Ultrasound examination is a method of examining the condition of internal organs and tissues using ultrasonic vibration (waves). Images of the internal sphere of the body are projected on the screen, due to the fact that ultrasound passing through the tissues is reflected different with different vibrational frequencies, which are recorded by the sensor. The method is absolutely safe, not associated with radiation, and is used to recognize the disease while monitoring the dynamics of the process during treatment. Ultrasound for children is good because the examination procedure is completely painless.
Ultrasound at the point of care has the potential to save billions of dollars annually in all health systems. It has the ability to revolutionize patient care and improve the effectiveness of the procedure, reduce complications, and limit pain and suffering. Advances in ultrasound technology have driven the emergence of ultrasound at the point of care, which includes greater ease of use, superior image quality, and lower cost ultrasound units.
What is point of view ultrasound?
Attention point ultrasound refers to the use of portable ultrasound in a patient's bedside for diagnostic (for example, symptom or sign examination) and therapeutic (for example, imaging guide) purposes.
The main barrier to the future universal adoption of this "stethoscope of the future" dependent on the operator. It is the lack of widespread, efficient, and affordable training solutions. The need and demand for ultrasound training have grown in parallel with the expanded use of ultrasound technology.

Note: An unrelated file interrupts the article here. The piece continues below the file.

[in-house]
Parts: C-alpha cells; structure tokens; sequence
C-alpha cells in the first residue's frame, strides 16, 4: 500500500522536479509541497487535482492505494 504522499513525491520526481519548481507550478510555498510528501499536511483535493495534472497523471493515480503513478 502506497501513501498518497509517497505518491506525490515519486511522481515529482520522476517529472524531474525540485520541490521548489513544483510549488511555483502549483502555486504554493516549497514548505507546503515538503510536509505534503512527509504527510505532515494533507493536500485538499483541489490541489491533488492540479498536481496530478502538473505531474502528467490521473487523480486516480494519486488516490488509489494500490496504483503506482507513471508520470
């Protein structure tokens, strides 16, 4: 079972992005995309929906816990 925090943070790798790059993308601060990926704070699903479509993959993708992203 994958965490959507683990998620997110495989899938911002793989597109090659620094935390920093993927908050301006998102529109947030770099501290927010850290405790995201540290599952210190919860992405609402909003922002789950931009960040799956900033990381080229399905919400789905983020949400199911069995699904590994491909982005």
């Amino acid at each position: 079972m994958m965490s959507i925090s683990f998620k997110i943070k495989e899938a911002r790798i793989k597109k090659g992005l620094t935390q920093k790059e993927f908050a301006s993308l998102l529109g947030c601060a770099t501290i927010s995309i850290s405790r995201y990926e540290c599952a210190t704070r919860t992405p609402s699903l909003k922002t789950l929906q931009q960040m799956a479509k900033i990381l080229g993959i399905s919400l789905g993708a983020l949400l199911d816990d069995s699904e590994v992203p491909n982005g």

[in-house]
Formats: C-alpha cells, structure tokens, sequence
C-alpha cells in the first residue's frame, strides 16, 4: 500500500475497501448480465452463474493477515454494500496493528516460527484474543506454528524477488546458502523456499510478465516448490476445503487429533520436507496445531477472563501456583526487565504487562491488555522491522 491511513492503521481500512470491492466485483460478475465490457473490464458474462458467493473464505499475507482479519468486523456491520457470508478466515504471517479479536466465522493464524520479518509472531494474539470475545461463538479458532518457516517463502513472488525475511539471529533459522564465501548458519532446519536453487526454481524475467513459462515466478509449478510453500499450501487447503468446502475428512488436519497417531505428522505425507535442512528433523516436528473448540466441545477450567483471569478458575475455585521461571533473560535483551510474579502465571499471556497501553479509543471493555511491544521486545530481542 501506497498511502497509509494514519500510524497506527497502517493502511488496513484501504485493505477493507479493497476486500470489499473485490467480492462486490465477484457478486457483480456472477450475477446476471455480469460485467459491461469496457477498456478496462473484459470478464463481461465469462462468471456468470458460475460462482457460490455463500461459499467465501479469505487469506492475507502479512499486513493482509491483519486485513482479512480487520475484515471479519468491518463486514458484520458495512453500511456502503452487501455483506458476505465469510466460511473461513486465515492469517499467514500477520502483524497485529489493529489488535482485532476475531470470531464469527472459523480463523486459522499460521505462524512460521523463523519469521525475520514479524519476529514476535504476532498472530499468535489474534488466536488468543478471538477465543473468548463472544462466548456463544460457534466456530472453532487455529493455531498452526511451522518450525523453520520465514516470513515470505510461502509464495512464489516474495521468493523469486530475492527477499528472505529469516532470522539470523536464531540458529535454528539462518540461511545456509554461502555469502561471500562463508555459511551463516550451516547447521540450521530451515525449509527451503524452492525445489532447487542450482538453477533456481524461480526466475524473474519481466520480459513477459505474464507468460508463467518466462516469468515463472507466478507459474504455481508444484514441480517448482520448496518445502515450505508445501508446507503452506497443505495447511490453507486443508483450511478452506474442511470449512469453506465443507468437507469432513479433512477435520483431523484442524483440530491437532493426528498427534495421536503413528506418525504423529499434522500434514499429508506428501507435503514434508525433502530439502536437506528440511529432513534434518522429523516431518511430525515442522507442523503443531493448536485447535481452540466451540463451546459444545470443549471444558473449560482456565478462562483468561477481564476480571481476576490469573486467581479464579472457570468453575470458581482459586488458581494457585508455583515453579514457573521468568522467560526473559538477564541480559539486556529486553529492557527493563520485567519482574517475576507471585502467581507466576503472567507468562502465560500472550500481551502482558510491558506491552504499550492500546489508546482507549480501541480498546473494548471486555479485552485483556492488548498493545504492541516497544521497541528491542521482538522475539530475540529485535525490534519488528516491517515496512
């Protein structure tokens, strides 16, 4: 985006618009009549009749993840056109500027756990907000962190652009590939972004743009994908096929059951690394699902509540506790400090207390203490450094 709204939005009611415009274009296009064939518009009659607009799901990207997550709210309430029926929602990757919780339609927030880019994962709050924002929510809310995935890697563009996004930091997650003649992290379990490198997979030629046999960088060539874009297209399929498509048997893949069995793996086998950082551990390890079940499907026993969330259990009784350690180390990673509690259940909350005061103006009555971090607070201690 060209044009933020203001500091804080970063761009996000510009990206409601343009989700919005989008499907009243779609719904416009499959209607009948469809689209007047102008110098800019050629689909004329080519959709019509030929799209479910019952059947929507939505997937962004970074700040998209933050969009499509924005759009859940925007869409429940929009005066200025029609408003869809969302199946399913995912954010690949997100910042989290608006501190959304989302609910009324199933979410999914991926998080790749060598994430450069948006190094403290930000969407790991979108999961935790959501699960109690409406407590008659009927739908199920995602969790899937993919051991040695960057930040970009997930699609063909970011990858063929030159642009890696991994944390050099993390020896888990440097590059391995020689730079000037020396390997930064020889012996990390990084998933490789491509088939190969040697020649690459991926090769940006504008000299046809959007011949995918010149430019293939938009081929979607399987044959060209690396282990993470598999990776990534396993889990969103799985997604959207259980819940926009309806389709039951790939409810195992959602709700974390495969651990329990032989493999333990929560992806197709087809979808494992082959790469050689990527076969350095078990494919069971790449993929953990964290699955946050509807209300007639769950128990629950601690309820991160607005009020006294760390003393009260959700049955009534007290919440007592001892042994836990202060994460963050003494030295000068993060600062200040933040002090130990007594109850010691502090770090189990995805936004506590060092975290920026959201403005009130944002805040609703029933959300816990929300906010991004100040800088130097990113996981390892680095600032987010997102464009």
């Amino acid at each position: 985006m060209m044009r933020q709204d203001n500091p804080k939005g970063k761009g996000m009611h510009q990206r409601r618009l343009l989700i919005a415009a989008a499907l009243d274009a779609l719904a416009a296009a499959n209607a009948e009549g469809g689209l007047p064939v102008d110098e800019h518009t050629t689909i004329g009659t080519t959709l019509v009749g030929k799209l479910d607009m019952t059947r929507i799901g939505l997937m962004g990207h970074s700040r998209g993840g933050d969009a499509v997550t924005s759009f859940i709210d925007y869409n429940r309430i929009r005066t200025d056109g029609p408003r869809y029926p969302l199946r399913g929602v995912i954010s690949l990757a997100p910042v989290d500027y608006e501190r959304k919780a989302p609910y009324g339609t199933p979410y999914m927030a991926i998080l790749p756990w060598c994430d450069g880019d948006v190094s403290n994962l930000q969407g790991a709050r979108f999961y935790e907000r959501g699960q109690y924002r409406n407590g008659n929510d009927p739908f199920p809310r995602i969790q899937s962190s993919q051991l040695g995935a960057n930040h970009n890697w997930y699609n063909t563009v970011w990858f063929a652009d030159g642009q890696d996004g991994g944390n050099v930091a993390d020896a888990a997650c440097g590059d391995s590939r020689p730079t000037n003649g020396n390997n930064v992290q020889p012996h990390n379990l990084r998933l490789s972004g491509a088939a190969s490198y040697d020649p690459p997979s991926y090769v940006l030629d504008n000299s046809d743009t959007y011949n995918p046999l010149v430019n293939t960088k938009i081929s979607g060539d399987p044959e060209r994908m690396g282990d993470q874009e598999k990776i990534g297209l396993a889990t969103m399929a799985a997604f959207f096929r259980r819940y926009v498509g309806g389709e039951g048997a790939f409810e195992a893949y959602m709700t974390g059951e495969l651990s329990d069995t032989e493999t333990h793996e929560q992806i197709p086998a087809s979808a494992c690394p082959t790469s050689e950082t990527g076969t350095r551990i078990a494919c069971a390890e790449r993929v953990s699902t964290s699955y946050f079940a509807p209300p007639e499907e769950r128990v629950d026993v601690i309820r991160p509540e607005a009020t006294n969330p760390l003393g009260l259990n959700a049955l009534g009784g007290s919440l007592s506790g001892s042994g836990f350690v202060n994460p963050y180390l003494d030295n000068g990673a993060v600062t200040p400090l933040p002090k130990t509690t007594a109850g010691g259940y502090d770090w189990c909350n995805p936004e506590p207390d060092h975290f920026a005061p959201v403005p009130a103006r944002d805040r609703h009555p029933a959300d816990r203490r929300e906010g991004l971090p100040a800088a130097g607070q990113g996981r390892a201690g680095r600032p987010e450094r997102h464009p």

Ultrasound at the point of care improves health care. While traditional methods of performing a physical examination are critically important, health professionals who become experts in the use of ultrasound at the point of care acquire a unique power. Higher fidelity, lower cost and smaller (handheld) ultrasound units, together with innovative ultrasound training solutions, has created a unique opportunity. Health care providers, facilities, and health systems that strategically incorporate ultrasound at the point of care in clinical practice will quickly be distinguished from those who refrain from incorporating this valuable modality.
How objective is ultrasound?
Ultrasound or sonography over the past two decades has become one of the main diagnostic methods, most often used in the examination of various internal organs. Unlike x-rays, ultrasound is completely safe for the body (ultrasound waves do not have a radioactive effect); therefore, it is used during pregnancy (to monitor fetal development) and other screening examinations.
When making a number of diagnoses, it is ultrasound that is the preferred method of examination. It is used in the diagnosis of pathologies of the digestive system, in diseases of the genitourinary system, in obstetrics, for examining the state of superficial organs or glands (thyroid, mammary glands, etc.) by ultrasound labs. In addition to the absence of contraindications, the main advantage of the study is its diagnostic effectiveness. If we compare the results of ultrasound with pathological data, the accuracy of the results in most cases reaches 80%.